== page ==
Also on this date, Microsoft stopped providing Microsoft Security Essentials for download on Windows XP. (If you already have Microsoft Security Essentials installed, you will continue to receive antimalware signature updates for a limited time, but this does not mean that your PC is secure because Microsoft no longer provides security updates to help protect it.)
For more information, see Support is ending soon.
Windows Defender Offline works with Windows 8, Windows 7, and Windows Vista.
Use another computer to download Windows Defender Offline and create a CD, DVD, or USB flash drive with the software on it. Then use the media to restart your infected computer and scan it for unwanted software.
Nothing can guarantee the security of your computer, but there's a lot you can do to help lower the chances that your computer will become infected.
Using a firewall is like locking the front door to your house—it helps keep intruders (in this case, hackers and malicious software) from getting in. Windows Firewall is included in Windows and is turned on by default.
To learn more about firewalls, read Firewalls in versions of Windows.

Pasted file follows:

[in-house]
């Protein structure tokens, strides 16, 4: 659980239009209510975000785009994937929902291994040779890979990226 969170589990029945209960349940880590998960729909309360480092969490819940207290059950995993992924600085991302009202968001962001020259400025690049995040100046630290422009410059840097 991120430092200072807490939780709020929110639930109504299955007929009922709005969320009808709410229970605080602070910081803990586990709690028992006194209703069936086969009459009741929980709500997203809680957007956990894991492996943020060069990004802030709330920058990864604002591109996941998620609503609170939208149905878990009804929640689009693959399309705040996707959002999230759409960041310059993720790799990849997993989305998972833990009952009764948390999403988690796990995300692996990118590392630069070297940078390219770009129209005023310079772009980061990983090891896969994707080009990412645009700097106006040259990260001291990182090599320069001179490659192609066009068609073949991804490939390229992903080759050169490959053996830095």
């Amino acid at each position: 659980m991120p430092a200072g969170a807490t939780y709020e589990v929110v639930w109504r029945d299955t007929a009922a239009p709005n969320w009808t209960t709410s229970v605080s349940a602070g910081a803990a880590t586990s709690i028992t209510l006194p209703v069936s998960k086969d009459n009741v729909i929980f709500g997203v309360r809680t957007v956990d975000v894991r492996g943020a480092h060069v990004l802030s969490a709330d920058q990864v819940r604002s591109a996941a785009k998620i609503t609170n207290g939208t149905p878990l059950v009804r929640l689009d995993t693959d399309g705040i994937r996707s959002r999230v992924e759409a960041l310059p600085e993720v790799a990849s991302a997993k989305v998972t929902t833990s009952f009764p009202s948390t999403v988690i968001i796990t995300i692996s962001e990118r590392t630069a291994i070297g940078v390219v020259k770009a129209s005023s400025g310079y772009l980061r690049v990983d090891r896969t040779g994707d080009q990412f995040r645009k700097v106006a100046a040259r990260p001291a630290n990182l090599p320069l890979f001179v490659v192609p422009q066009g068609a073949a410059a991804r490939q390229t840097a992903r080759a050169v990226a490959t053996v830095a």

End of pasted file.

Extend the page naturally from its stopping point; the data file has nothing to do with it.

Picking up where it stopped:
Microsoft releases security updates on the second Tuesday of every month. Open Windows Update to confirm that you have automatic updating turned on and that you've downloaded and installed all the latest critical and security updates.
You can adjust the security settings in your Internet Explorer web browser to specify how much—or how little—information you want to accept from a website.
Microsoft recommends that you set the security settings for the Internet zone to Medium or higher. (If you use Windows 8, Windows 7, Windows Vista, or Windows XP Service Pack 2 and you use Internet Explorer to browse the web, your browser security settings for the Internet zone are set to Medium by default.)
Internet Explorer also includes a number of features, such as SmartScreen Filter, to help protect against viruses, spyware, and many other kinds of malicious, deceptive, or unwanted software.
To learn more about how SmartScreen technology helps you avoid malware, see the Use Internet Explorer SmartScreen Filter section of this article.
Microsoft Security Essentials helps protects your computer from viruses, spyware, and other unwanted software. It's available as a no-cost download for Windows Vista and Windows 7. For more information, see Help protect your PC with Microsoft Security Essentials.
Note: In Windows 8, Windows Defender replaces Microsoft Security Essentials. Windows Defender runs in the background and notifies you when you need to take specific action. However, you can use it anytime to scan for malware if your computer isn’t working properly or if you clicked a suspicious link online or in an email message.